Data migration Cook book

ETL Solutions data guru advocates smart documentation with open source tools.

Speaking at the PPDM data management symposium late last year Richard Cook (ETL Solutions) advocated documenting the data resource. The recent joint Energistics/PPDM effort on mapping between the Witsml and PPDM data models (more in next month’s Oil IT Journal) has provided a comprehensive mapping document. But in general, copying and pasting into Excel is error prone and lacks automated checks for typos and other defects. While the approach may be valid for mapping between such ‘stable’ data models, more volatile models require better tools, possibly using source documentation to extract mapping information programmatically.

In general, most PPDM implementations are a subset of the full model. The approach can be used to document exactly what subset has been deployed, saving time and revealing non-standard usage. Even when based on a standard, accurate and clear information on the model is key to efficient use and maintenance.

Cook wound up with a run through some useful tools. The H2 database is a small, well supported open source database capable of holding the complete PPDM schema with constraints enabled. ETL has successfully loaded the Teapot Dome sample data set to H2 for experimentation ‘without the need for IT support or a database administrator.’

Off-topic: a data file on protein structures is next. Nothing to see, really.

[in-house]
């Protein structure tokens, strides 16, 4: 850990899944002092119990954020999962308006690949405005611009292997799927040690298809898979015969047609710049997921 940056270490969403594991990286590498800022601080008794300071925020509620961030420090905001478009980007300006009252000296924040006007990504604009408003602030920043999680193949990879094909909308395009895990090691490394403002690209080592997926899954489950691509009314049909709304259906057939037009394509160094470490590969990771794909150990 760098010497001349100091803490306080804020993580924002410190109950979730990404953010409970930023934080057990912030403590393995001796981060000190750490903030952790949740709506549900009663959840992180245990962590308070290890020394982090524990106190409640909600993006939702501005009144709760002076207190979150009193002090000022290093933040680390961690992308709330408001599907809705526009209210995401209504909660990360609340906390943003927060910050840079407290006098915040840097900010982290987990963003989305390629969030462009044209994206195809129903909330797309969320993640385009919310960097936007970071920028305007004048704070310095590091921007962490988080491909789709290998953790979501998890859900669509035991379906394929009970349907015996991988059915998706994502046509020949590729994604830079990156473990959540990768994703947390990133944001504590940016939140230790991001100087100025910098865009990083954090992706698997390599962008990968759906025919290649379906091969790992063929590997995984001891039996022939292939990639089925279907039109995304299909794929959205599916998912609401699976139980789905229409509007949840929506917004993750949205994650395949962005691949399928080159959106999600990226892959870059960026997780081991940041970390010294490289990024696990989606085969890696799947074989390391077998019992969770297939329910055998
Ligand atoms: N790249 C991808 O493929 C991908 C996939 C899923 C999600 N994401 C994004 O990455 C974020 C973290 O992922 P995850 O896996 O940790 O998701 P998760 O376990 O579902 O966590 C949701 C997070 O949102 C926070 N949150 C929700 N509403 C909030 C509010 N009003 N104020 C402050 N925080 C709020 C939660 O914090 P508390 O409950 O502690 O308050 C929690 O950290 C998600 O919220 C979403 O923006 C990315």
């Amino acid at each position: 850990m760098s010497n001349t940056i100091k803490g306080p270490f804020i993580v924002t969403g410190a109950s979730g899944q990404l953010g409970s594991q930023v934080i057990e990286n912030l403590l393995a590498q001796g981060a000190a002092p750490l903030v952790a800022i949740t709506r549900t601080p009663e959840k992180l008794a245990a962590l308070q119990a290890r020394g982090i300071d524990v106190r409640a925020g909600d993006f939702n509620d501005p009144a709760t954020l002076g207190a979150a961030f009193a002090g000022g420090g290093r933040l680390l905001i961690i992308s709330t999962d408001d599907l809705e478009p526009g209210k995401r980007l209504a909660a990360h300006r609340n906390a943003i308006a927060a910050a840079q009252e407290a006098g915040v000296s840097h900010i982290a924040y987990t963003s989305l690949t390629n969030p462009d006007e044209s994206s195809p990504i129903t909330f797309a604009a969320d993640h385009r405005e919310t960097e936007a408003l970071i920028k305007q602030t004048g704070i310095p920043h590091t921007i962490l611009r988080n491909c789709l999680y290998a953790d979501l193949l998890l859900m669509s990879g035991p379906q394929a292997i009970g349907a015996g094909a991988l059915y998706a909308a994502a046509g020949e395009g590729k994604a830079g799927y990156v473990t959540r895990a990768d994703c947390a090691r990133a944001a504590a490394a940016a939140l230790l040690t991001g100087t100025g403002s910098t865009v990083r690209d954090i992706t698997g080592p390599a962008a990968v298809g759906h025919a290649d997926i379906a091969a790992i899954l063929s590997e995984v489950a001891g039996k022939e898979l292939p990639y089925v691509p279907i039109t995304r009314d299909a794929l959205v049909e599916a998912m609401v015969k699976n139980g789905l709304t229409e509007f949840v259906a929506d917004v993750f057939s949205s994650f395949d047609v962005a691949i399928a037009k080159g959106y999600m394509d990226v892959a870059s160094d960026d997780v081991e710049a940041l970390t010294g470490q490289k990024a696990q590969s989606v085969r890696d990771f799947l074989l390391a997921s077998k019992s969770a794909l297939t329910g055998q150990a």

Turning to the documentation question, throwing hundreds of pages of static documentation to new hires will likely be counterproductive. It is much better to use innovative tools such as interactive Python.

This can be used to develop a ‘Wiki’ notebook for interactive programming with links to PPDM and other data models via Python. This kind of environment can pull metadata directly from the model and provide live, data-driven documentation showing up the subtle differences between given implementations. Read Cook’s presentation and visit ETL Solutions.

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